The image processor subsequently assigns 3-D coordinates to the contours-of-interest identified in the set of images, at a 3-D coordinate assignment step 56. Although in step 52 the physician marks the tags on 2-D images, the location and orientation of the planes of these images in 3-D space are known by virtue of the positional information, stored together with the images at step 50. Therefore, the image processor is able to determine the 3-D coordinates for each pixel or of any pixel in the 2-D images, and in particular those corresponding to the tagged contours. When assigning the coordinates, the image processor typically uses the stored calibration data comprising the position and orientation offsets between the position sensor and the ultrasonic sensor, as described above.
In some embodiments, the contours-of-interest comprise discrete points. In these embodiments, the positioning processor assigns a 3-D coordinate to each such discrete point. Additionally, the positioning processor assigns a 3-D coordinate to discrete points of a surface or a volume (defined by surfaces) such as a chamber of a heart. Thus, registration of the pre-acquired image to the one or more 2-D ultrasound images or 3-D model of the ultrasound images can be performed using contours, discrete points, surfaces or volumes.
In some embodiments, the image processor displays one or more of the 2-D ultrasound images, appropriately oriented in 3-D space. (See, for example,
The image processor produces a 3-D skeleton model of the target structure, at a 3-D reconstruction step 58. The image processor arranges the tagged contours from some or all of the 2-D images in 3-D space to form the skeleton model. (See an exemplary skeleton model in
As described above, in some embodiments system 20 supports a measurement of local electrical potentials on the surfaces of the target structure. In this measurement, each electrical activity data-point acquired by catheter 28 comprises an electrical potential or activation time value measured by electrode 46 and the corresponding position coordinates of the catheter measured by the positioning sub-system for creation or generation of an electrophysiological map (by the image processor). The image processor registers the electrical activity data-points with the coordinate system of the 3-D model and overlays them on the model, at an overlaying step 60. Step 60 is optional in the method and is performed only if system 20 supports this type of measurement and if the physician has chosen to use this feature. The electrical activity data-points are typically measured when electrode 46 is in contact with, or in close proximity to, the wall of the target structure. Therefore, the data-points are typically superimposed on the 3-D model of the structure.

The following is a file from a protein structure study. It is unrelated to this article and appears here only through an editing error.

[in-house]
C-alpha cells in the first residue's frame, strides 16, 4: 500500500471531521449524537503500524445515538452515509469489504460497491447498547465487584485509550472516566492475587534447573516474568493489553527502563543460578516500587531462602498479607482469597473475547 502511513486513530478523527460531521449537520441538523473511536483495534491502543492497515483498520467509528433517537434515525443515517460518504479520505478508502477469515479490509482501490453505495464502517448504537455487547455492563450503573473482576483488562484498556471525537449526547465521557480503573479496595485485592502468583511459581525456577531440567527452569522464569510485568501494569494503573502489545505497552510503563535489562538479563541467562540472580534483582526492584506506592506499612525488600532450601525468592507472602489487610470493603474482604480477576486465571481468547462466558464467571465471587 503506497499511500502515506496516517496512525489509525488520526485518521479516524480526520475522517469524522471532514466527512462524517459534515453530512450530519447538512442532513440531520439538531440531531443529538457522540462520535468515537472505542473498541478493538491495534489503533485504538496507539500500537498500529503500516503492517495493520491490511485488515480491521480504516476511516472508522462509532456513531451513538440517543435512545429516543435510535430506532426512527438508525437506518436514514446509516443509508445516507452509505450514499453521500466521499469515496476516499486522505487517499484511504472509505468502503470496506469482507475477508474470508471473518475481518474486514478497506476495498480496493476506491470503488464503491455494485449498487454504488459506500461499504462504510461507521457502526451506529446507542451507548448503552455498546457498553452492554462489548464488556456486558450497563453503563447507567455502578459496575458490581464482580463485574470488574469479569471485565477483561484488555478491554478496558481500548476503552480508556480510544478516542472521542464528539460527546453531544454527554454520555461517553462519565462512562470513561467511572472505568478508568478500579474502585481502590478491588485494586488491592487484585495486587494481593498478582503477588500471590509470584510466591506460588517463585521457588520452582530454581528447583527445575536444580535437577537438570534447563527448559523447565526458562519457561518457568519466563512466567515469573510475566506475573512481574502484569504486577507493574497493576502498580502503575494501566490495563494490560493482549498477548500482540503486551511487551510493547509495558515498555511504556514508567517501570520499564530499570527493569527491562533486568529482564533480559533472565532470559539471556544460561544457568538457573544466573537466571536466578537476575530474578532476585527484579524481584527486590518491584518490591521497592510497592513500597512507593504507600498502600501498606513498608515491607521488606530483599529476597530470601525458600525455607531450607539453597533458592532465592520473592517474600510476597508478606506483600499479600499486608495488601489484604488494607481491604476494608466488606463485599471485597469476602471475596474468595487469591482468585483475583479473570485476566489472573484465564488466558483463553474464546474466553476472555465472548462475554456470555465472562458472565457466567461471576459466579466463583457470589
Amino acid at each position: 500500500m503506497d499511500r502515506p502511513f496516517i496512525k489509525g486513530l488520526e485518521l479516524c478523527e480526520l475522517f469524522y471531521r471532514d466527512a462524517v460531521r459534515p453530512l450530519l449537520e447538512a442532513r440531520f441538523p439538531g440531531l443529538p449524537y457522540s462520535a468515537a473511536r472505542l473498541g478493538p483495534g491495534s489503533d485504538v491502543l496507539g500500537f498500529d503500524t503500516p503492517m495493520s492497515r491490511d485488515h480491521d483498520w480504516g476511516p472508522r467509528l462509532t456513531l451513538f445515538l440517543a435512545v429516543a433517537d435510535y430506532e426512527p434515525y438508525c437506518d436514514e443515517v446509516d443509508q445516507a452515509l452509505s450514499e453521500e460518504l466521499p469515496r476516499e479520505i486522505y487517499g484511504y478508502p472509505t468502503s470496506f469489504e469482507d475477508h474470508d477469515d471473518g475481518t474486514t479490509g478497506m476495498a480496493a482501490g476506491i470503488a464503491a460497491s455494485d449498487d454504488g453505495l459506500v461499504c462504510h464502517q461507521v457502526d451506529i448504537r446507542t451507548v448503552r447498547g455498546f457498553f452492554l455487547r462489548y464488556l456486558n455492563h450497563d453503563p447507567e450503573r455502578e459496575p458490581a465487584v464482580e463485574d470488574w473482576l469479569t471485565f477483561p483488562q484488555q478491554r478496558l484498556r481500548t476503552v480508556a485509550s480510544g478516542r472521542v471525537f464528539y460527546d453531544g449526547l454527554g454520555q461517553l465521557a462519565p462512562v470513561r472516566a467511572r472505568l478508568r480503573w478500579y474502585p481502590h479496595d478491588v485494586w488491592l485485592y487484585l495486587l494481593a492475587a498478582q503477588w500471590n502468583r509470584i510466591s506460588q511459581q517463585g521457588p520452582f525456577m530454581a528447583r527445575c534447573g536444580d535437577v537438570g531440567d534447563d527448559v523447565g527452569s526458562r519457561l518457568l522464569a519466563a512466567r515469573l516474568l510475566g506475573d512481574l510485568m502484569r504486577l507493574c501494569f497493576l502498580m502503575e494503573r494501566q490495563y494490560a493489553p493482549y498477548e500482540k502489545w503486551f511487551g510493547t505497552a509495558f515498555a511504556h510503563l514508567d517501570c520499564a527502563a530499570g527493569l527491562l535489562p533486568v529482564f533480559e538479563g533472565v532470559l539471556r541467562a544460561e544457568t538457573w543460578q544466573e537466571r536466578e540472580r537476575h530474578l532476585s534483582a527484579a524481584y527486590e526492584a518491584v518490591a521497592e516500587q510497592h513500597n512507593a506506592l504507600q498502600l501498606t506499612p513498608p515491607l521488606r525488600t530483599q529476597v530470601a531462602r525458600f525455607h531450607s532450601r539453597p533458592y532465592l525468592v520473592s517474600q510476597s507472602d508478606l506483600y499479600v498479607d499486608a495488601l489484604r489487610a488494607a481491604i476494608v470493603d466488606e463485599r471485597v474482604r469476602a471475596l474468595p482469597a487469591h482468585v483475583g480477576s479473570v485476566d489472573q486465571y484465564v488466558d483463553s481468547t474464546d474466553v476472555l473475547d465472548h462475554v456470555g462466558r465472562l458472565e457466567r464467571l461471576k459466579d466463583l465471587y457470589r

Alternatively, a separate 3-D electrical activity map (often referred to as an electro-anatomical map) can be generated and displayed. For example, a suitable electro-anatomical map can be produced by a CARTO™ navigation and mapping system, manufactured and sold by Biosense Webster, Inc. (Diamond Bar, Calif.). The electrical potential values may be presented using a color scale, for example, or any other suitable visualization method. In some embodiments, the image processor may interpolate or extrapolate the measured electrical potential values and display a full color map that describes the potential distribution across the walls of the target structure. As defined herein, the term “electrophysiological map” means a map of electrical activity data-points or an electro-anatomical map.
As noted above, information imported from other imaging applications may be registered with the 3-D model and overlaid on the model for display. For example, pre-acquired computerized tomography (CT), magnetic resonance imaging (MRI) or x-ray information may be registered with the 3-D ultrasound-based model and displayed together with the 3-D model and/or with 2-D ultrasound images on display 44. (See an exemplary overlay of a 2-D image and a pre-acquired CT image in